It feels a bit odd when we talk about ‘celebrating’ Bonfire Night, not least because rejoicing in our government’s ability to ‘repel the Catholic threat’ feels just a tad outdated.
But, regardless of all that, I still wanted to ‘celebrate’ Bonfire Night history-nerd style, so here is a list of five things you (hopefully) don’t already know about the events of the 5th November…
- While Guy Fawkes has become the face of the Gunpowder Plot, the main man behind the operation was a devout and charming Catholic called Robert Catesby. Despite failing to convince Philip III of Spain to invade England, or even to gain a Papal blessing for his plan, Catesby was nonetheless clearly undeterred by this. Fawkes was actually introduced to the Gunpowder Plot relatively late, brought in due to his expertise with explosives.
- St. Peter’s School in York is the only place in the UK to not celebrate Bonfire Night. Fawkes attended the school as a child and, out of respect for their former pupil, the school refuses to burn his image or celebrate his demise.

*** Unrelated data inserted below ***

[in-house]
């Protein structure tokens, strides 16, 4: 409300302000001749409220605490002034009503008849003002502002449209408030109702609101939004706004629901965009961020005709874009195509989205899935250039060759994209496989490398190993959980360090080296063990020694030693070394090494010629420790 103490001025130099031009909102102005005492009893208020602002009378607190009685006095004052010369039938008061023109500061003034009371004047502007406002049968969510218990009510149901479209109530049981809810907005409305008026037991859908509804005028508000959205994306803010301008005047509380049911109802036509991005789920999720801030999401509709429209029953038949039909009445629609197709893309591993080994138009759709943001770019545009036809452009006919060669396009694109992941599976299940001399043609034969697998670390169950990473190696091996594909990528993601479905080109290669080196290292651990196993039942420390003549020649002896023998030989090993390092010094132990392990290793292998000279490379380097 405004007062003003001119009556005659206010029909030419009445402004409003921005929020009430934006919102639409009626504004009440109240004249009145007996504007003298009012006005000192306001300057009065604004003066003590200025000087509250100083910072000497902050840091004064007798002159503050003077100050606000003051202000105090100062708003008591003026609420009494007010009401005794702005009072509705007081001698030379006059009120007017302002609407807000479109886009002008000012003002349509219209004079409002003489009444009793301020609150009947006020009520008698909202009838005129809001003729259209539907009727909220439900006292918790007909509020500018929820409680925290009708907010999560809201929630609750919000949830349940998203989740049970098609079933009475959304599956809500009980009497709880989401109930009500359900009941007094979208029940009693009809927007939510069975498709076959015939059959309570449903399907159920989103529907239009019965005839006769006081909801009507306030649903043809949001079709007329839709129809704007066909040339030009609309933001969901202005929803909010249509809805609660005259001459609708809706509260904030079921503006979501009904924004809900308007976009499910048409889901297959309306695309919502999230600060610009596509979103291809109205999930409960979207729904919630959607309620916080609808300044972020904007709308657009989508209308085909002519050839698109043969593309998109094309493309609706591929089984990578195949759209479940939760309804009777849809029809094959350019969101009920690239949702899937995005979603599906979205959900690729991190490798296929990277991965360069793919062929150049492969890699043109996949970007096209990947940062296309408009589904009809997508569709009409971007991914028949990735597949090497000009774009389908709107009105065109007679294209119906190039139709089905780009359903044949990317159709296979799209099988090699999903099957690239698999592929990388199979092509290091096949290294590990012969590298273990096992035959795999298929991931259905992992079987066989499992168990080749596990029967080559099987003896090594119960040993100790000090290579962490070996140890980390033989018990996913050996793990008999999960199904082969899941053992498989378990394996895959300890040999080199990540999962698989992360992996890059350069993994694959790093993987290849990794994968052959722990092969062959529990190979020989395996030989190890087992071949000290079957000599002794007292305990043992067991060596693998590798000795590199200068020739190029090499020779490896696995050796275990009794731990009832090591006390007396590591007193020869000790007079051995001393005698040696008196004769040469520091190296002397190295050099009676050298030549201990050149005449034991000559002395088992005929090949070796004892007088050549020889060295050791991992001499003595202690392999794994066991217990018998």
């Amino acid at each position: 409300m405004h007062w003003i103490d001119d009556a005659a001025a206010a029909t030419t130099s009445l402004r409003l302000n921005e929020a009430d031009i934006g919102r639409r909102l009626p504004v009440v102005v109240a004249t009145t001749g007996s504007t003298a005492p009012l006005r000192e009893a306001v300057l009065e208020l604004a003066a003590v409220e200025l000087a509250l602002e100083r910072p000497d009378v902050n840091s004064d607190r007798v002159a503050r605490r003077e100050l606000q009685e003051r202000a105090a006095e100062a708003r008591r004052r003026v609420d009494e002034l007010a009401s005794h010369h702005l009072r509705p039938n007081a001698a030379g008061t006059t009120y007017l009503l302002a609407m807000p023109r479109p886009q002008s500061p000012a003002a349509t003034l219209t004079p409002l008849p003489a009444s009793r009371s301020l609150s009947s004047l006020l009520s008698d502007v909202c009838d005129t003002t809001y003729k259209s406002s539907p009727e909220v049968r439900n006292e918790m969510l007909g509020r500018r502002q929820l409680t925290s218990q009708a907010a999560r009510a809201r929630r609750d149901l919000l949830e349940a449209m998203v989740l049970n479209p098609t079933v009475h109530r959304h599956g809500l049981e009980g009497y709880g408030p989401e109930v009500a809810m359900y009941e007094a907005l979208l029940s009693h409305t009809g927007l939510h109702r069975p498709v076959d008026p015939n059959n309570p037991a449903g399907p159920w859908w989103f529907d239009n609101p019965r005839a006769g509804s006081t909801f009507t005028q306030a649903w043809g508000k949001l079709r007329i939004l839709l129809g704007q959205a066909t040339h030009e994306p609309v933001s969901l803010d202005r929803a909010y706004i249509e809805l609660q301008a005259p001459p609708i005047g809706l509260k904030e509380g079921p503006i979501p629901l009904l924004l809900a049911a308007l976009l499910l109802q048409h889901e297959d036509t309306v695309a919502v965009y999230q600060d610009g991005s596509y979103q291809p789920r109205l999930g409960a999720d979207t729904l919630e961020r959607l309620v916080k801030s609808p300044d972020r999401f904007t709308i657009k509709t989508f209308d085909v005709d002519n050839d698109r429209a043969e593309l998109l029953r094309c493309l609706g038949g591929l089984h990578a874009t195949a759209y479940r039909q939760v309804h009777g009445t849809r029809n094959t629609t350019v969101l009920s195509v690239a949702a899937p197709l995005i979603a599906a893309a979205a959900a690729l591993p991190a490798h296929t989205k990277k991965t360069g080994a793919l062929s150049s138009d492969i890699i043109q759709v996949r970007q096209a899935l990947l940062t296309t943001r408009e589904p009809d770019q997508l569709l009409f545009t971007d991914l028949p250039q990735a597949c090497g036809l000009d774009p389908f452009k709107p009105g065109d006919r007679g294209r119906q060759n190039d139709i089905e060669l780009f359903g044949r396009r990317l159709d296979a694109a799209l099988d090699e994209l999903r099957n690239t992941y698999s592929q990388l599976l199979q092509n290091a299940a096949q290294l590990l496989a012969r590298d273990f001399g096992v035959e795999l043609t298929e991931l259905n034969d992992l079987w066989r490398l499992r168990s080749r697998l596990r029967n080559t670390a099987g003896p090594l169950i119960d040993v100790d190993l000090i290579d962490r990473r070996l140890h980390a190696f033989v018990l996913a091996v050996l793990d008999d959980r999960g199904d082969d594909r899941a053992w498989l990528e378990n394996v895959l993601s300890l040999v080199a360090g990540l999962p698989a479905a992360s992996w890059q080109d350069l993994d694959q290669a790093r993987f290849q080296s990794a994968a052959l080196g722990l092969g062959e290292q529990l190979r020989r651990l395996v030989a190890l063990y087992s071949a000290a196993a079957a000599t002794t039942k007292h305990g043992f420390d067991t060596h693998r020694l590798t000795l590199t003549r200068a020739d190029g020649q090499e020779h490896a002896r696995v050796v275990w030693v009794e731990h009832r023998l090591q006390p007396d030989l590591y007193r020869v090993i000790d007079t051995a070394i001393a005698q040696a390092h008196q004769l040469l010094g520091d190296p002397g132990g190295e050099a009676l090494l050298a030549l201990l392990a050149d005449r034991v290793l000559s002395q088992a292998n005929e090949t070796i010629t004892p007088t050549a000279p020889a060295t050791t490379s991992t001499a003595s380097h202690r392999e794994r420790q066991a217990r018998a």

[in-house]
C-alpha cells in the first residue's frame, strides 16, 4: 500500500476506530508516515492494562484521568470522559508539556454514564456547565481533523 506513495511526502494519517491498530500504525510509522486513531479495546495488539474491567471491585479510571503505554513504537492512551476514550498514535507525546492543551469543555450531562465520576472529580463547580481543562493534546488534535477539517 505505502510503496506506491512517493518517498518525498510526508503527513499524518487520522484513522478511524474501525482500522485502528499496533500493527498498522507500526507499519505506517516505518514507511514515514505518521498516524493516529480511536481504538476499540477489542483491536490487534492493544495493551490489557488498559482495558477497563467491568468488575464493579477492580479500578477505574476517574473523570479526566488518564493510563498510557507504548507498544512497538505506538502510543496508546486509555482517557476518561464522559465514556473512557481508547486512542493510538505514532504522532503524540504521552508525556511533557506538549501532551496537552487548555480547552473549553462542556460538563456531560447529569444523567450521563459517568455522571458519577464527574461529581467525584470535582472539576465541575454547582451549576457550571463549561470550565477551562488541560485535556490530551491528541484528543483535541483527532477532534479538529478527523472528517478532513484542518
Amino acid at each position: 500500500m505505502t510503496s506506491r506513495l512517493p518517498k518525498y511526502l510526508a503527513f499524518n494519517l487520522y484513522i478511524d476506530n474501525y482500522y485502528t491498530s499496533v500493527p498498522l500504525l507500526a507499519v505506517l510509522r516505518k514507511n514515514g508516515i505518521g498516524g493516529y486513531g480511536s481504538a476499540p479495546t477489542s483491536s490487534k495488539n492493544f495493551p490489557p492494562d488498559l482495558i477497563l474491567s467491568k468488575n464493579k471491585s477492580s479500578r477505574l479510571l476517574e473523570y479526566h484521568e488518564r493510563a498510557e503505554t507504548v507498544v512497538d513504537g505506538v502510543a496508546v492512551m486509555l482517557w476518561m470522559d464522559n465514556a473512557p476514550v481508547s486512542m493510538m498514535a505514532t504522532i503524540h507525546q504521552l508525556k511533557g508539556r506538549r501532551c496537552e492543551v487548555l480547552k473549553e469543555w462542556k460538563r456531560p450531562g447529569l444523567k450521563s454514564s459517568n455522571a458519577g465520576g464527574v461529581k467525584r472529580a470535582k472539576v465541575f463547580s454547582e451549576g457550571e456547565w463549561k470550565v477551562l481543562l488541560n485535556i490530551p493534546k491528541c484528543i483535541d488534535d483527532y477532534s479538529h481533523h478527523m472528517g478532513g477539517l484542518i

- Speaking of his demise, Fawkes was tortured for four days before he finally admitted to his part in the conspiracy. The National Archives in the UK actually hold his signed confessions.
- While it is tradition to burn an effigy of Fawkes, he was actually hanged, drawn and quartered, rather than burned at the stake.
- Finally, it turns out that fireworks were accidentally discovered by a Chinese cook in the 10th Century – he mixed potassium nitrate or saltpetre, sulphur and charcoal and set the concoction alight. This process resulted in colourful flames, much like the kind that will light up the sky tonight.